caretaker.Memento = log.CreateMemento();

            log.LogGameAction("2.) Player 1 Ends Turn");
            log.LogGameAction("3.) Player 2 plays Barter in Blood");
            log.LogGameAction("4.) Players realise an etb trigger was missed in player 1's turn");
            log.LogGameAction("5.) Players agree to roll back to before player 1's end of turn");

            Console.WriteLine("Current Game Log");
            Console.WriteLine(log.GetGameLog());

            log.RestoreMemento(caretaker.Memento);

            Console.WriteLine("Restored Game Log");
            Console.WriteLine(log.GetGameLog());
        }
    }

The output from running the above Program.cs file is the following:

Program output

In my implementation of the memento pattern, only the last saved board state can be restored.  You could of course implement a caretaker class which stores any number of previous states, which can be restored, perhaps by id or index.  For the purposes of this example, I've manually saved the board state at the moment I know we're going to want to rollback to.  In a real world scenario this would not be known, so you might want to instead trigger a saving of the game's state after every action or turn.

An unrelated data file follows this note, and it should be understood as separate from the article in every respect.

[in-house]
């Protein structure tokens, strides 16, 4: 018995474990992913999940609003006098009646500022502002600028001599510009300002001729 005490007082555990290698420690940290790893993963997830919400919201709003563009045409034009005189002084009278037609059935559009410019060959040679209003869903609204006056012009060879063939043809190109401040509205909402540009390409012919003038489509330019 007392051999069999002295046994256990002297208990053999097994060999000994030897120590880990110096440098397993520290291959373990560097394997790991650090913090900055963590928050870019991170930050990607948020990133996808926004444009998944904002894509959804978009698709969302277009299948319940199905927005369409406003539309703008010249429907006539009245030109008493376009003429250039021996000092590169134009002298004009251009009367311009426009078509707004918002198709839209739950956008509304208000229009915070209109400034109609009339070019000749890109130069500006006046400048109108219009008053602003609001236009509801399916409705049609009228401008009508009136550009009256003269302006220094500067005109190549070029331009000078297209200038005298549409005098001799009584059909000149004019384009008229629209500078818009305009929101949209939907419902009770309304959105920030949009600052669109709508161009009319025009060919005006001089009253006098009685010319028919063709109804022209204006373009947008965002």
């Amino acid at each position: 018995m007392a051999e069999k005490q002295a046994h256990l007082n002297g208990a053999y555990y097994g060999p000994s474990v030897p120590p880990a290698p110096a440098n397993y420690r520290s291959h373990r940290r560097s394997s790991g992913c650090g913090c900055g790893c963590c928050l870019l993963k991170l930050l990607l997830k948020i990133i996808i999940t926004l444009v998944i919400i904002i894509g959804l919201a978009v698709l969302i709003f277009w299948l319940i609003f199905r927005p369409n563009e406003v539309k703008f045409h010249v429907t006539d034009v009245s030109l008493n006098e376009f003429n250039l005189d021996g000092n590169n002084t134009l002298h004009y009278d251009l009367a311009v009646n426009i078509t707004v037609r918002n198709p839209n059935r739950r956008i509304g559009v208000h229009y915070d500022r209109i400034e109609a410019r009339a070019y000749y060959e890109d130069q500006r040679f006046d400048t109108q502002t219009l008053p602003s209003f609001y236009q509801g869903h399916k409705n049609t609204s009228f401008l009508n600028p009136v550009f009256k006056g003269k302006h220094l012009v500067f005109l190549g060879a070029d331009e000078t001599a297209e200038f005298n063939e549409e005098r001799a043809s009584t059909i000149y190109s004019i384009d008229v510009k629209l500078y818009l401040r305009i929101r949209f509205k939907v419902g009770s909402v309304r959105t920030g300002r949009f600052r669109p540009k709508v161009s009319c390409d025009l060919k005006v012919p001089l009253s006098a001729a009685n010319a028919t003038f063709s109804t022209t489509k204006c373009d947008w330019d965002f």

My GameLogMemory class is the caretaker implementation and looks like this, which is why I can only restore the last saved state of the game.

using System;

namespace MagicTheProgramming.MementoPattern
{
    public class GameLogMemory
    {
        public Memento Memento {get; set;}
    }
}

The GameLog class (originator), which is responsible for saving and loading board state is as follows:

using System;
using System.Text;

namespace MagicTheProgramming.MementoPattern
{
    public class GameLog
    {
        private readonly StringBuilder builder;

        public GameLog()
        {
            builder = new StringBuilder();
            builder.AppendLine("0.) Game Started");
        }